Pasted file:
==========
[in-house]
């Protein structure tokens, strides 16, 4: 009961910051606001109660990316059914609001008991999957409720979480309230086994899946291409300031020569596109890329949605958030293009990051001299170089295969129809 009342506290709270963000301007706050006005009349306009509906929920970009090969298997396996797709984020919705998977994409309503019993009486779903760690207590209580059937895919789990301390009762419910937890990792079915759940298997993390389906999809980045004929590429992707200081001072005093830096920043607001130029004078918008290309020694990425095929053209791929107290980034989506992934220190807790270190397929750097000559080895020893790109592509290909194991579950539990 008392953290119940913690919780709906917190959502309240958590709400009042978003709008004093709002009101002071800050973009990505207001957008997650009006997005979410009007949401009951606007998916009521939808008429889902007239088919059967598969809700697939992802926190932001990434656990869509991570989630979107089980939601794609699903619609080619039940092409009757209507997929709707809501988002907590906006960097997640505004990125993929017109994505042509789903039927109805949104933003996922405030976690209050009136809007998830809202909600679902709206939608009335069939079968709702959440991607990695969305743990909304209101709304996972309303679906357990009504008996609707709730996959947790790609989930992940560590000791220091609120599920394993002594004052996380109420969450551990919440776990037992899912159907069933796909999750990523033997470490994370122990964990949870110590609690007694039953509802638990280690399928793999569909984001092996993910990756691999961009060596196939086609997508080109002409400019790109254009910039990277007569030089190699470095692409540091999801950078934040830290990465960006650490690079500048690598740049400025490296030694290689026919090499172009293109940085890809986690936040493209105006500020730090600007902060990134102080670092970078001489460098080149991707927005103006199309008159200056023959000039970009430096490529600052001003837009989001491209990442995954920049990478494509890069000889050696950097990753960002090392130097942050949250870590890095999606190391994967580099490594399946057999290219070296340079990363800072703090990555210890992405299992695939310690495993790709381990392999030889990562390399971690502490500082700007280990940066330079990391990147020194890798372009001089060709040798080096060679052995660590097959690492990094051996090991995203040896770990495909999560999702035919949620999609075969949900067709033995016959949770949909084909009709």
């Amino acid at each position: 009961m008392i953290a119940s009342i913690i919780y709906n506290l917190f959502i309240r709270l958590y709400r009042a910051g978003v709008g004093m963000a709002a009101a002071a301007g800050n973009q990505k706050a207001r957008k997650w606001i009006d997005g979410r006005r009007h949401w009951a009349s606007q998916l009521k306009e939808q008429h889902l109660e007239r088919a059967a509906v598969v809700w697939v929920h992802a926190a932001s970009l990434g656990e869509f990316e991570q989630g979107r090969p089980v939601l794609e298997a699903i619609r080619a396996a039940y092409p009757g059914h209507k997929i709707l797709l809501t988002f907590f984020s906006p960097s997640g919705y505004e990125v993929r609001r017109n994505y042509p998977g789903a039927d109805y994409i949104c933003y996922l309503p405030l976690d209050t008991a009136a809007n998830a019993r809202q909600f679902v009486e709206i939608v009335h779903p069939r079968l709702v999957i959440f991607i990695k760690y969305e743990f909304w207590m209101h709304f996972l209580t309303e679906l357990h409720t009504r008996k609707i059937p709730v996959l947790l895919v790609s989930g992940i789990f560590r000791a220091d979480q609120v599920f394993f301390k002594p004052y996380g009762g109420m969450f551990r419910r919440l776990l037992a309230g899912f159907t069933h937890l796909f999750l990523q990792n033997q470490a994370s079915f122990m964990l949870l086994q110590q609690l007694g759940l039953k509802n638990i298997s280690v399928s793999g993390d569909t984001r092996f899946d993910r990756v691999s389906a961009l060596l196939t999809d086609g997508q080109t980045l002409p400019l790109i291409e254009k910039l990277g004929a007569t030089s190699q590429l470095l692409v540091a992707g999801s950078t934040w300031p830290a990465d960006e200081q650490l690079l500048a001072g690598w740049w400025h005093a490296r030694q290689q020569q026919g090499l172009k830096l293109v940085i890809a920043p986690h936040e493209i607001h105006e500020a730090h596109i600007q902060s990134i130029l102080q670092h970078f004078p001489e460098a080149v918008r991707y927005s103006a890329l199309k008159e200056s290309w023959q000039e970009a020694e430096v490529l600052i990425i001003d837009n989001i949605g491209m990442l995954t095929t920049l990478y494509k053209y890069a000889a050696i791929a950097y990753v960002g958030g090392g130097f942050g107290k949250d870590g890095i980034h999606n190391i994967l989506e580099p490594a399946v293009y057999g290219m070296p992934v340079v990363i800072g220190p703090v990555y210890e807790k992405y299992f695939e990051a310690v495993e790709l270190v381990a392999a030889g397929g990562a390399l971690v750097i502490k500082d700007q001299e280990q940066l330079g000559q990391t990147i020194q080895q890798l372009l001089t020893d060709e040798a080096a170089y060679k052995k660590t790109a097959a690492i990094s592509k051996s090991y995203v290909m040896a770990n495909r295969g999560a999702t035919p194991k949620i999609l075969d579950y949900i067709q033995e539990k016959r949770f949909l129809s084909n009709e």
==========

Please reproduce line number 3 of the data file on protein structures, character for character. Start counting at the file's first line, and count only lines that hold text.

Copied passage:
């Amino acid at each position: 009961m008392i953290a119940s009342i913690i919780y709906n506290l917190f959502i309240r709270l958590y709400r009042a910051g978003v709008g004093m963000a709002a009101a002071a301007g800050n973009q990505k706050a207001r957008k997650w606001i009006d997005g979410r006005r009007h949401w009951a009349s606007q998916l009521k306009e939808q008429h889902l109660e007239r088919a059967a509906v598969v809700w697939v929920h992802a926190a932001s970009l990434g656990e869509f990316e991570q989630g979107r090969p089980v939601l794609e298997a699903i619609r080619a396996a039940y092409p009757g059914h209507k997929i709707l797709l809501t988002f907590f984020s906006p960097s997640g919705y505004e990125v993929r609001r017109n994505y042509p998977g789903a039927d109805y994409i949104c933003y996922l309503p405030l976690d209050t008991a009136a809007n998830a019993r809202q909600f679902v009486e709206i939608v009335h779903p069939r079968l709702v999957i959440f991607i990695k760690y969305e743990f909304w207590m209101h709304f996972l209580t309303e679906l357990h409720t009504r008996k609707i059937p709730v996959l947790l895919v790609s989930g992940i789990f560590r000791a220091d979480q609120v599920f394993f301390k002594p004052y996380g009762g109420m969450f551990r419910r919440l776990l037992a309230g899912f159907t069933h937890l796909f999750l990523q990792n033997q470490a994370s079915f122990m964990l949870l086994q110590q609690l007694g759940l039953k509802n638990i298997s280690v399928s793999g993390d569909t984001r092996f899946d993910r990756v691999s389906a961009l060596l196939t999809d086609g997508q080109t980045l002409p400019l790109i291409e254009k910039l990277g004929a007569t030089s190699q590429l470095l692409v540091a992707g999801s950078t934040w300031p830290a990465d960006e200081q650490l690079l500048a001072g690598w740049w400025h005093a490296r030694q290689q020569q026919g090499l172009k830096l293109v940085i890809a920043p986690h936040e493209i607001h105006e500020a730090h596109i600007q902060s990134i130029l102080q670092h970078f004078p001489e460098a080149v918008r991707y927005s103006a890329l199309k008159e200056s290309w023959q000039e970009a020694e430096v490529l600052i990425i001003d837009n989001i949605g491209m990442l995954t095929t920049l990478y494509k053209y890069a000889a050696i791929a950097y990753v960002g958030g090392g130097f942050g107290k949250d870590g890095i980034h999606n190391i994967l989506e580099p490594a399946v293009y057999g290219m070296p992934v340079v990363i800072g220190p703090v990555y210890e807790k992405y299992f695939e990051a310690v495993e790709l270190v381990a392999a030889g397929g990562a390399l971690v750097i502490k500082d700007q001299e280990q940066l330079g000559q990391t990147i020194q080895q890798l372009l001089t020893d060709e040798a080096a170089y060679k052995k660590t790109a097959a690492i990094s592509k051996s090991y995203v290909m040896a770990n495909r295969g999560a999702t035919p194991k949620i999609l075969d579950y949900i067709q033995e539990k016959r949770f949909l129809s084909n009709e």